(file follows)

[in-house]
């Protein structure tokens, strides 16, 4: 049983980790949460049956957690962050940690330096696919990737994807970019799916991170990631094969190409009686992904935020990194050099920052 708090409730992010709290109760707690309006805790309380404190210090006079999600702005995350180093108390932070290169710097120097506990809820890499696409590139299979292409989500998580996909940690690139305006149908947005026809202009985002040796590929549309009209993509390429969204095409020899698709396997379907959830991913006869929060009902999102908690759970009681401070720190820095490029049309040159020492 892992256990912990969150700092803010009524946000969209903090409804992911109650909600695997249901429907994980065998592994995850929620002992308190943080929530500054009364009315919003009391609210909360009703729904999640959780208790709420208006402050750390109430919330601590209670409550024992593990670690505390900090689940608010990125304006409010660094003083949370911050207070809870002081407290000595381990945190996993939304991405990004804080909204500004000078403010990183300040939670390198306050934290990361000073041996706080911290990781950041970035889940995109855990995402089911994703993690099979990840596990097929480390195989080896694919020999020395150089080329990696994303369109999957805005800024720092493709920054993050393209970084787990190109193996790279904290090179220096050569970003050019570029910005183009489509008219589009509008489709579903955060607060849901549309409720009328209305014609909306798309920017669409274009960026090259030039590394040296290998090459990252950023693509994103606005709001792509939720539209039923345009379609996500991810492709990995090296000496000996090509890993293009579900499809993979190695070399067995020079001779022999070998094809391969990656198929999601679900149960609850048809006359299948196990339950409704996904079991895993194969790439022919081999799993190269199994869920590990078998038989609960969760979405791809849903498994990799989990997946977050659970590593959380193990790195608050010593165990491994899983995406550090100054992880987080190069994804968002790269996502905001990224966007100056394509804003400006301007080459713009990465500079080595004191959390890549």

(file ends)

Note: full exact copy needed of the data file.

[in-house]
């Protein structure tokens, strides 16, 4: 049983980790949460049956957690962050940690330096696919990737994807970019799916991170990631094969190409009686992904935020990194050099920052 708090409730992010709290109760707690309006805790309380404190210090006079999600702005995350180093108390932070290169710097120097506990809820890499696409590139299979292409989500998580996909940690690139305006149908947005026809202009985002040796590929549309009209993509390429969204095409020899698709396997379907959830991913006869929060009902999102908690759970009681401070720190820095490029049309040159020492 892992256990912990969150700092803010009524946000969209903090409804992911109650909600695997249901429907994980065998592994995850929620002992308190943080929530500054009364009315919003009391609210909360009703729904999640959780208790709420208006402050750390109430919330601590209670409550024992593990670690505390900090689940608010990125304006409010660094003083949370911050207070809870002081407290000595381990945190996993939304991405990004804080909204500004000078403010990183300040939670390198306050934290990361000073041996706080911290990781950041970035889940995109855990995402089911994703993690099979990840596990097929480390195989080896694919020999020395150089080329990696994303369109999957805005800024720092493709920054993050393209970084787990190109193996790279904290090179220096050569970003050019570029910005183009489509008219589009509008489709579903955060607060849901549309409720009328209305014609909306798309920017669409274009960026090259030039590394040296290998090459990252950023693509994103606005709001792509939720539209039923345009379609996500991810492709990995090296000496000996090509890993293009579900499809993979190695070399067995020079001779022999070998094809391969990656198929999601679900149960609850048809006359299948196990339950409704996904079991895993194969790439022919081999799993190269199994869920590990078998038989609960969760979405791809849903498994990799989990997946977050659970590593959380193990790195608050010593165990491994899983995406550090100054992880987080190069994804968002790269996502905001990224966007100056394509804003400006301007080459713009990465500079080595004191959390890549």